How to build internal alignment with the challenge wheel
It’s easy to understand that stakeholder alignment is important for procurement reform projects. If everyone agrees on the goal, why it’s important, and how it should be achieved, then a project is set up for success. Plus, we all have horror stories about institutional changes gone wrong. Even if they are carried out with the best of intentions, reforms can fail when they feel inflicted upon an organization, and the reform changes don’t address the problem at hand. Savvy procurement reformers know that building buy-in early with key stakeholders is helpful to avoid this fate.
But it’s one thing to understand why stakeholder alignment matters – it’s another to know how to achieve it. Bringing together stakeholders to have a meaningful and productive conversation can seem daunting. Stakeholders may have different areas of expertise, unique perspectives on how to address the problem, and even disagree on the nature of the problem itself.
To help our Lift teams tackle the challenge of internal stakeholder alignment at LiftOff, together with our project partners Reboot we developed the Challenge Wheel. We were very impressed how this tool enabled cross-functional groups to come to a shared understanding of their target procurement challenges, as well as generate useful insights to shape their reform strategies. Plus, it only took an hour for teams to complete!
We’re excited to share the Challenge Wheel with you, along with instructions to get the most out of this tool. Stay tuned for more resources from Lift to help your team launch procurement reform projects.
Challenge Wheel instructions
- Estimated time: 60 minutes for small group work
- Materials: Large surface such as a whiteboard or pad for drawing a large version of the Challenge Wheel, sharpies or other pens with a thick tip. Optional: Copies of Challenge Wheel for individual reference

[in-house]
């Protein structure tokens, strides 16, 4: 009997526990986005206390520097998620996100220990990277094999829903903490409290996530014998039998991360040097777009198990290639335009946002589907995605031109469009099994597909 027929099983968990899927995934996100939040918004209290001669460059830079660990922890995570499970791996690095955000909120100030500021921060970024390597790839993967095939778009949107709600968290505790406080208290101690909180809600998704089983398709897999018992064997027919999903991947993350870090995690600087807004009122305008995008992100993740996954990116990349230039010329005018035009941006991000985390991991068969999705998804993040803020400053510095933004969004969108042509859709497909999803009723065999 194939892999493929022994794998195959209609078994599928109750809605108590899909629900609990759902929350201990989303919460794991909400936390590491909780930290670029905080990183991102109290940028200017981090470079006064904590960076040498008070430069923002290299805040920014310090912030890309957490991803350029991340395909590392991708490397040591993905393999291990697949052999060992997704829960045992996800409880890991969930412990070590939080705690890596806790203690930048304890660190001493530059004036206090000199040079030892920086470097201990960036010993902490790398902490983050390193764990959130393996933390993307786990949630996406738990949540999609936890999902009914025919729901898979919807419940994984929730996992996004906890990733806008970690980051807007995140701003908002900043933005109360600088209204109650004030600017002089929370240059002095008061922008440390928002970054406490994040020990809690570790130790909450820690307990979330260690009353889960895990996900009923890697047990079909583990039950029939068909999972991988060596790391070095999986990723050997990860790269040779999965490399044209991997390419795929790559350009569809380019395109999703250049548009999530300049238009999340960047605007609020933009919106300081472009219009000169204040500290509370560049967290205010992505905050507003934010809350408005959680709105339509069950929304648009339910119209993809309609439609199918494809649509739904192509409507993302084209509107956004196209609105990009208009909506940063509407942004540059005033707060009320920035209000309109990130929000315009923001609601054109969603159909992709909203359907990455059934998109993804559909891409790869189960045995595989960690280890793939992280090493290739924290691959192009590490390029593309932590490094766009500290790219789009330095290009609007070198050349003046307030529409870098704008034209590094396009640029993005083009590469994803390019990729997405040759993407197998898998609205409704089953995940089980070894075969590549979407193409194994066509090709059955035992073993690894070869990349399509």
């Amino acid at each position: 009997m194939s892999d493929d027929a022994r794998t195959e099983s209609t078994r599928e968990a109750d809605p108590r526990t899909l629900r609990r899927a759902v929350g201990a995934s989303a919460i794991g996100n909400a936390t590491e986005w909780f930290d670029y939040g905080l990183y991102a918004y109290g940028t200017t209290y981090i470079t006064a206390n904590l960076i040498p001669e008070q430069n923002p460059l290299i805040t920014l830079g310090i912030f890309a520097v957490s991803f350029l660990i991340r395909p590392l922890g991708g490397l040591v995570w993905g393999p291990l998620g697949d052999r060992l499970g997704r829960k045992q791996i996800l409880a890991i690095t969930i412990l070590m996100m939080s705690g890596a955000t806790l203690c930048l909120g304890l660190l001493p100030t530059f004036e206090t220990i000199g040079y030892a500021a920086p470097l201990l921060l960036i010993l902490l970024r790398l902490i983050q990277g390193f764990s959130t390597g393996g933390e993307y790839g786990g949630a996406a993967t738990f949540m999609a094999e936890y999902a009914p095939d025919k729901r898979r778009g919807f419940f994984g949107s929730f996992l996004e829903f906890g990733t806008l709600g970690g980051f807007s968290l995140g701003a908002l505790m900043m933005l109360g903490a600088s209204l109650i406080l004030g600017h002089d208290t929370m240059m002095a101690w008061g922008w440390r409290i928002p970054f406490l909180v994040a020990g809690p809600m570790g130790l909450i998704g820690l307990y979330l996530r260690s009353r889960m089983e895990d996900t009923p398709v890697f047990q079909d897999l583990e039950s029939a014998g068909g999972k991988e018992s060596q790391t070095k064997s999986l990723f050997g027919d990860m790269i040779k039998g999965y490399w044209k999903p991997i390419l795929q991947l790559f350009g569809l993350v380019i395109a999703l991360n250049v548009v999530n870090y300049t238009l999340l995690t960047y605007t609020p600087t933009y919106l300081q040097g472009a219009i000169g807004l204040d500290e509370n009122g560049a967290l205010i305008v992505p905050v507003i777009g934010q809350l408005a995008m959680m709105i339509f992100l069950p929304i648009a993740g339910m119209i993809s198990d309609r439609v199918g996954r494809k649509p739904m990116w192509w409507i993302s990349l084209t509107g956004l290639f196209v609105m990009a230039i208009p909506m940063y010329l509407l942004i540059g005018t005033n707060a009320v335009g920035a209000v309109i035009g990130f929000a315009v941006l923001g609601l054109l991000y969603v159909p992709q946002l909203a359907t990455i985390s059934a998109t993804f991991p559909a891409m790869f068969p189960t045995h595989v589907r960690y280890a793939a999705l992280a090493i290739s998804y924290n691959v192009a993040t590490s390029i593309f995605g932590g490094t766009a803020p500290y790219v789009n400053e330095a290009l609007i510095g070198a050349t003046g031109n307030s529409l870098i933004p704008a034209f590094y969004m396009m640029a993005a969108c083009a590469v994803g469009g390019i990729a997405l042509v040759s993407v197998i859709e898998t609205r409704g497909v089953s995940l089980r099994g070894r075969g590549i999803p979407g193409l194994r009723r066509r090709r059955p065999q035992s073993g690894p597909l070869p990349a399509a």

- Guidance for use
- Ground rules can facilitate meaningful group work. We found that part of the power of the Challenge Wheel is that it gives everyone a chance to contribute insights and co-create a solution, rather than provide a top-down prescription. To get the most of this power, we suggest using ground rules such as writing down all ideas and withholding judgment until the Wheel is complete and going around in a circle when soliciting information from your group rather than asking for volunteers.
- The Challenge Wheel is a building block. The Challenge Wheel is great for surfacing insights that can make or break a reform strategy – but it’s just the first step! These insights should be carried along into the larger process of creating a reform plan. Check out our additional Lift guidance and planning resources here.
Analyzing your proble
We suggest completing the Challenge Wheel by moving clockwise from section 1 (“Root Challenge”), although feel free to write in the other sections as ideas surface.
- #1 Root Challenge: What is the root challenge? Think big picture issues. There might be a few root challenges. Examples include: normalized corruption, systemic racism.
- #2 Symptoms: What symptoms or impact is created by this challenge? Why is it a challenge? Ask your team to think about what kind of environment this creates. Multiple ideas here is a good thing. Examples include mistrust, lack of access to data, confusing information, etc.
- #3 Who: Who are impacted by these challenges, both the causes and symptoms? How are they impacted? The more specific the better – the ‘Who’ should be clearly identified people, groups, etc.
- #4 Challenge: Ask your team to review the previous three sections and think about the resulting challenges. Your team may have already identified a clear challenge before starting the challenge wheel exercise, or other challenges might have emerged. Write everything down, but have the team focus on one to continue throughout the rest of the wheel.
- #5 Constraints: Discuss the limits of working on your specific challenge. What policies or political dynamics keep you from succeeding? What resources would be needed and hard to get? Examples include lack of funding, lack of political will, lack of capacity.
- #6 Opportunities: While knowing your constraints is important, so is identifying your opportunities. Have your team explore how they might tackle this issue. Don’t focus on solving the problem, instead of on areas where they could find out more, work with others, etc. Examples include: working with X partner in new ways; researching new data technology methods used by other teams; meeting and bringing in newly elected officials to team’s work, etc.
- #7 HMW: This is a space to have the team review the entire wheel, and rephrase your challenge as an opportunity statement. These statements, known as “How Might We” statements, set up future work on the reform strategy.
- #8 Change / Vision: If you have a clear vision already, feel free to let your team add it here, but let the team know that this will be developed further!